5 things you need to know about bacteria
Germs have a bigger impact on our daily lives than you may realize.
For instance, did you know the germiest places in your home are the bathroom and kitchen? The smallest surfaces crawling with bacteria, however, are your cellphone and tablet.
But no need to panic. Only 0.01 per cent of the microbial species can cause infection. Over the course of your lifetime, you might be exposed to about a dozen of those.
Don’t think that antibacterial soap will save you either. Tetro says research has shown the antibacterial chemical triclosan does little to help and can actually be an environmental toxin.
Even when you’re handling something like raw chicken, which can spread salmonella, he insists washing your hands with hot water and soap is enough to kill potentially harmful bacteria.
Just make sure you scrub for 20 seconds (that’s roughly the length of two “Happy Birthday” songs, in case you don’t want to count).
If you’re in need of a quick germ-killing fix on the go, Tetro recommends reaching for hand sanitizer, which contains up to 70 per cent alcohol.
Here are five other fun facts he shared with us that you should know:
1. No deodorant? Try hand sanitizer
Hand sanitizer doesn’t have to be just for your hands. Tetro also uses it for his underarms.
“Deodorants will only have a short-term effect. Anti-perspirants actually affect your skin, not the microbes. So the best thing to do is wash with soap and water, but if you don’t have a sink and you don’t have soap and water — then use your hand sanitizer.”
“It actually helps to lower the number of bacteria that happen to be there.”
And bacteria, he explains, is what causes the smell.
2. Germs can make you gain weight
If you think using artificial sweetener will help you lose weight, think again.
“Basically, bacteria like food,” Tetro explains. “You’re giving something that’s not food. They get upset. And when they get upset, they release toxins.”
This triggers a feedback system that puts your body on alert, since it doesn’t know when it’s going to get food again. So to protect itself, it stores energy in the form of fat as a reserve.
“As the sugar starvation continues, the fat increases, leading to additional weight,” Tetro writes in his book.
3. Washing your clothes in cold water doesn’t kill germs
Washing certain fabrics in hot water can be a recipe for shrinkage. But using the cold-water setting when doing laundry won’t necessarily kill bacteria.
That’s because “most microbes can survive cold weather, turning dormant until the environment becomes more hospitable,” according to Tetro.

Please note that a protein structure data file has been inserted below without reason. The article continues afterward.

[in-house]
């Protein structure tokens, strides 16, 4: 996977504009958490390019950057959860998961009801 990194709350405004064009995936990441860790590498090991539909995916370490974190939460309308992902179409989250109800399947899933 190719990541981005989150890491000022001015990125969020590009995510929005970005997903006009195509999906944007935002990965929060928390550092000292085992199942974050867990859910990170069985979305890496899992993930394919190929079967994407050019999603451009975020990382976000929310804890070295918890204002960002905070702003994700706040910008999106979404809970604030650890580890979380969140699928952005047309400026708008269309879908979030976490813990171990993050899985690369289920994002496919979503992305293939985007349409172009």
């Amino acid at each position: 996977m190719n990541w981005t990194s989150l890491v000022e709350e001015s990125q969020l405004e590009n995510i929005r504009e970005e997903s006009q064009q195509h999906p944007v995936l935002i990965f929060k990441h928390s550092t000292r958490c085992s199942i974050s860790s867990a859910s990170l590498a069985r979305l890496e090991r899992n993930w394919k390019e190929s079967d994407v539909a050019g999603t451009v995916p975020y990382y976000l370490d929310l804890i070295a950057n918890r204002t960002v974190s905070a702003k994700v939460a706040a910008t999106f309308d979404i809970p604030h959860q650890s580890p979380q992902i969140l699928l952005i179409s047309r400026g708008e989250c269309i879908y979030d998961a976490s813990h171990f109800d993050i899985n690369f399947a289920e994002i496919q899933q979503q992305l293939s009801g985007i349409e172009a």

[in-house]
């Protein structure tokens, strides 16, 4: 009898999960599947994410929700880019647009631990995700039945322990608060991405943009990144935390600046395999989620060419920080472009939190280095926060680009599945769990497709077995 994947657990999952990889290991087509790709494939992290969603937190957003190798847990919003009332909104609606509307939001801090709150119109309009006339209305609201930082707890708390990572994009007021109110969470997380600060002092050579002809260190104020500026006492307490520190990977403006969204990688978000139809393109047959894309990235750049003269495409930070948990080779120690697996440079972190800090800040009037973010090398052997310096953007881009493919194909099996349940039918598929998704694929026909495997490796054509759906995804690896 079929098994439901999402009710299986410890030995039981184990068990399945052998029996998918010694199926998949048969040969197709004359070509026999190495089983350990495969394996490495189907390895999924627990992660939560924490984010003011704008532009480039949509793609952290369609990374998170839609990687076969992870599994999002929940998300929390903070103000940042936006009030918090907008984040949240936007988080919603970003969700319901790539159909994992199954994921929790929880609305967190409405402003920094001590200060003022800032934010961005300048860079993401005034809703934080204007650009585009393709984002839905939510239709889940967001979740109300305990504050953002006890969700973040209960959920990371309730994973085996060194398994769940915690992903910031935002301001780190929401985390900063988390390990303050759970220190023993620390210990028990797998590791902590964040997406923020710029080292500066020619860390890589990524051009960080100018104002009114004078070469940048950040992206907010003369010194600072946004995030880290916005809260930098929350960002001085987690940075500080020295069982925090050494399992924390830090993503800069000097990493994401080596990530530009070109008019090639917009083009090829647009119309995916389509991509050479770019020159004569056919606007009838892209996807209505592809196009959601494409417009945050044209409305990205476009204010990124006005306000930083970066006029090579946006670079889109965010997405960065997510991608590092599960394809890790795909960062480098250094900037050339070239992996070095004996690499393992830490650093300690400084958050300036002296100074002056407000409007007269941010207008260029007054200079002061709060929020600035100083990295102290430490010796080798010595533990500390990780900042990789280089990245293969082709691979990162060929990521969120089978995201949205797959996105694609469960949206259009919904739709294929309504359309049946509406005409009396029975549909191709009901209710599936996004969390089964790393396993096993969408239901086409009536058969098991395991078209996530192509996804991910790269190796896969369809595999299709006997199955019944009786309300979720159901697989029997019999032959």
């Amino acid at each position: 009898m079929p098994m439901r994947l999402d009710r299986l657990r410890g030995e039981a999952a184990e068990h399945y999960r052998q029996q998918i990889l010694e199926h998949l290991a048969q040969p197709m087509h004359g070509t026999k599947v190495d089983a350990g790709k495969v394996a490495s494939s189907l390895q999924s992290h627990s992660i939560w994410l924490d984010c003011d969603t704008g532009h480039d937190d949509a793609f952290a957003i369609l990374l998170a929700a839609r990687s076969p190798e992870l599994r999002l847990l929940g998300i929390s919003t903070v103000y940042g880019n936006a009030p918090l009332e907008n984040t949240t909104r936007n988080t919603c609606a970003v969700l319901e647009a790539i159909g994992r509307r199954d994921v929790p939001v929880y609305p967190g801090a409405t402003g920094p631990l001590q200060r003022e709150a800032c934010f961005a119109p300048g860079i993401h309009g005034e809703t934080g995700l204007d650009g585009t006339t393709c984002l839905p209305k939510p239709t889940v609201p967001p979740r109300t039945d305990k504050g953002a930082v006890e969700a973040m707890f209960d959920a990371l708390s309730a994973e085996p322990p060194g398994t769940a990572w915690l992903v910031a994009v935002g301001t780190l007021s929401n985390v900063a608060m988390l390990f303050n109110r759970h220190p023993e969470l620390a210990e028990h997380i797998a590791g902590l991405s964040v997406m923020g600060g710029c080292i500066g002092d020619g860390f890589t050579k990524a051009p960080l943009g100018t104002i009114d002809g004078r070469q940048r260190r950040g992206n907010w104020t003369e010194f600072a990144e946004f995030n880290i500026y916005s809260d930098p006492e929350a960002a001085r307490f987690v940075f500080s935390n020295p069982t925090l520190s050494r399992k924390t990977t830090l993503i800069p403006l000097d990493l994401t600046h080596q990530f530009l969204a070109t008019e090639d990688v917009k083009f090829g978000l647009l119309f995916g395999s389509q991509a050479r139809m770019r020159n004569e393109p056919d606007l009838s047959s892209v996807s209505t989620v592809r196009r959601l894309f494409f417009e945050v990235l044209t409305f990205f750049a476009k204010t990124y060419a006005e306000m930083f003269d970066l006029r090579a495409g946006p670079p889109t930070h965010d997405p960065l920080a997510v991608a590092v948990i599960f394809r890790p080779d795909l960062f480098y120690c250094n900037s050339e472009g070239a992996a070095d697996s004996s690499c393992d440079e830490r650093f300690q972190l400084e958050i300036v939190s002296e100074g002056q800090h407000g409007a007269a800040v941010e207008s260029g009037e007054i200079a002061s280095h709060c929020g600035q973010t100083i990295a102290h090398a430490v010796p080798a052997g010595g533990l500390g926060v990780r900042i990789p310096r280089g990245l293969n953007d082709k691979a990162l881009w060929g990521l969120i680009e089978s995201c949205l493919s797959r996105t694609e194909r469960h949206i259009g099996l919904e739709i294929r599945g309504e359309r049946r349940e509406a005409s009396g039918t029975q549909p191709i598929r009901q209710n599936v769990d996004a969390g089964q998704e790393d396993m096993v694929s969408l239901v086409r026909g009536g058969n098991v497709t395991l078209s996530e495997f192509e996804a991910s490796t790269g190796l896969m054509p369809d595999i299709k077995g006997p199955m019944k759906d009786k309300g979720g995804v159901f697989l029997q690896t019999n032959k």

So how do you kill stinky bacteria without killing your clothes? Put them in your freezer.
Tetro says bacteria have a hard time surviving when temperatures dip below -10°C, which is the standard temperature of a residential freezer.
This trick works for smelly shoes as well.
His other laundry tip? Run an empty load with just hot water and bleach once a month to get rid of any built-up bacteria in your washing machine.
4. You could be brushing your teeth with bits of feces
You may have heard that if you don’t close your toilet lid before you flush, little particles of feces float up into the air and land on your bathroom surfaces — like your toothbrush.
Unfortunately, this is not a myth.
So cover that toothbrush up or put it away in your medicine cabinet. Or just put down that toilet cover.
It helps to run your toothbrush under hot water for five seconds before you put it in your mouth, as well.
It’s good practice to replace it every couple months, especially once the bristles start to fray.
“As the bristles are breaking down,” Tetro says, “they will eventually have higher surface area and more bugs will be able to get in there and you won’t be able to get rid of them fast.”
5. No puppy love for your newborn
A dog’s mouth has less microbes than a baby’s mouth, research has shown. That still doesn’t mean a dog should be allowed to lick an infant under the age of six months.
Newborns don’t have an immune system that’s strong enough to handle all that bacteria, he says.
Until they hit about six months, they should ideally only be kept around their parents and people who aren’t sick.
Speaking of dogs — no other species has the ability to change a human’s microbial population to the extent dogs do, Tetro writes.
Even though human couples tend to share a large number of bacterial species, dogs and their owners can have even more. This means two human strangers owning dogs can have more similarity in their skin’s microbial populations than a human couple.Follow @TrishKozicka
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